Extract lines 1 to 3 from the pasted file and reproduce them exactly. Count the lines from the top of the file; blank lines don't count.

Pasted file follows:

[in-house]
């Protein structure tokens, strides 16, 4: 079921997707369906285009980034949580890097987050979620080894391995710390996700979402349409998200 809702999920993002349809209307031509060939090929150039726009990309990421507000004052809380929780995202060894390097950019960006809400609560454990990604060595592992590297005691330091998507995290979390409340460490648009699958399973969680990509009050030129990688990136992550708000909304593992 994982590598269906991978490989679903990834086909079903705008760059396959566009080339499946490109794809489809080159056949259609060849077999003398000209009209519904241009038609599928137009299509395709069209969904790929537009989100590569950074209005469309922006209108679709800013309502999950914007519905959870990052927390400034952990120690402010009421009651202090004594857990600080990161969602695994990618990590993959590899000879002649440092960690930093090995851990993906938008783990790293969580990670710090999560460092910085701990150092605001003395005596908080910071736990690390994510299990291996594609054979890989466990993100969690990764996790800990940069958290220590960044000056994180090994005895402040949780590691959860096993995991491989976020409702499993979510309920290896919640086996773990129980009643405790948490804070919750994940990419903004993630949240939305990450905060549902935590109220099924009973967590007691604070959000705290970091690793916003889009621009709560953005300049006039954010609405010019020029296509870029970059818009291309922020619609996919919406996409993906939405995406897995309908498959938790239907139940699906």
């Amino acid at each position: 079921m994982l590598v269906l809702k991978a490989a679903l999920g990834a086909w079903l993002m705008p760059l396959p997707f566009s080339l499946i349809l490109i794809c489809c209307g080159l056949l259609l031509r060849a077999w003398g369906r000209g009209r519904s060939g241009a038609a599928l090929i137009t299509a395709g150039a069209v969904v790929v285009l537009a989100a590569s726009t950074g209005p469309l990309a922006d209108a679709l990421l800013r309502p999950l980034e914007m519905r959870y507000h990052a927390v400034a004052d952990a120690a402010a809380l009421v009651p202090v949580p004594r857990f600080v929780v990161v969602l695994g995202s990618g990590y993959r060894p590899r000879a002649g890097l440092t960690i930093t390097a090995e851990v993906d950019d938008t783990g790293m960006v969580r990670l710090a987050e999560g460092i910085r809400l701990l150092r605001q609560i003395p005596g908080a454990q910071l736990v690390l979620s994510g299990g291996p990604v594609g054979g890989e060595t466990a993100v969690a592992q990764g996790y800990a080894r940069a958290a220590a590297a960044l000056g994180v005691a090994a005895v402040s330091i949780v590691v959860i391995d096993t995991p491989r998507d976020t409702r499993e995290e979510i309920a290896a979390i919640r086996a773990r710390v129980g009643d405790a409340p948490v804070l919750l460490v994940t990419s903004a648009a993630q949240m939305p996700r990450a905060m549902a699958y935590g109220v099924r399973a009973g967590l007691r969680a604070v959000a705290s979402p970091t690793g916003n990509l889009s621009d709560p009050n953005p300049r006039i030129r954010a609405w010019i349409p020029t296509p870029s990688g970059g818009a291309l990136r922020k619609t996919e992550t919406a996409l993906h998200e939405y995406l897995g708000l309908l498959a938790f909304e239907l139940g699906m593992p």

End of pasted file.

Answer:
[in-house]
């Protein structure tokens, strides 16, 4: 079921997707369906285009980034949580890097987050979620080894391995710390996700979402349409998200 809702999920993002349809209307031509060939090929150039726009990309990421507000004052809380929780995202060894390097950019960006809400609560454990990604060595592992590297005691330091998507995290979390409340460490648009699958399973969680990509009050030129990688990136992550708000909304593992 994982590598269906991978490989679903990834086909079903705008760059396959566009080339499946490109794809489809080159056949259609060849077999003398000209009209519904241009038609599928137009299509395709069209969904790929537009989100590569950074209005469309922006209108679709800013309502999950914007519905959870990052927390400034952990120690402010009421009651202090004594857990600080990161969602695994990618990590993959590899000879002649440092960690930093090995851990993906938008783990790293969580990670710090999560460092910085701990150092605001003395005596908080910071736990690390994510299990291996594609054979890989466990993100969690990764996790800990940069958290220590960044000056994180090994005895402040949780590691959860096993995991491989976020409702499993979510309920290896919640086996773990129980009643405790948490804070919750994940990419903004993630949240939305990450905060549902935590109220099924009973967590007691604070959000705290970091690793916003889009621009709560953005300049006039954010609405010019020029296509870029970059818009291309922020619609996919919406996409993906939405995406897995309908498959938790239907139940699906």
């Amino acid at each position: 079921m994982l590598v269906l809702k991978a490989a679903l999920g990834a086909w079903l993002m705008p760059l396959p997707f566009s080339l499946i349809l490109i794809c489809c209307g080159l056949l259609l031509r060849a077999w003398g369906r000209g009209r519904s060939g241009a038609a599928l090929i137009t299509a395709g150039a069209v969904v790929v285009l537009a989100a590569s726009t950074g209005p469309l990309a922006d209108a679709l990421l800013r309502p999950l980034e914007m519905r959870y507000h990052a927390v400034a004052d952990a120690a402010a809380l009421v009651p202090v949580p004594r857990f600080v929780v990161v969602l695994g995202s990618g990590y993959r060894p590899r000879a002649g890097l440092t960690i930093t390097a090995e851990v993906d950019d938008t783990g790293m960006v969580r990670l710090a987050e999560g460092i910085r809400l701990l150092r605001q609560i003395p005596g908080a454990q910071l736990v690390l979620s994510g299990g291996p990604v594609g054979g890989e060595t466990a993100v969690a592992q990764g996790y800990a080894r940069a958290a220590a590297a960044l000056g994180v005691a090994a005895v402040s330091i949780v590691v959860i391995d096993t995991p491989r998507d976020t409702r499993e995290e979510i309920a290896a979390i919640r086996a773990r710390v129980g009643d405790a409340p948490v804070l919750l460490v994940t990419s903004a648009a993630q949240m939305p996700r990450a905060m549902a699958y935590g109220v099924r399973a009973g967590l007691r969680a604070v959000a705290s979402p970091t690793g916003n990509l889009s621009d709560p009050n953005p300049r006039i030129r954010a609405w010019i349409p020029t296509p870029s990688g970059g818009a291309l990136r922020k619609t996919e992550t919406a996409l993906h998200e939405y995406l897995g708000l309908l498959a938790f909304e239907l139940g699906m593992p």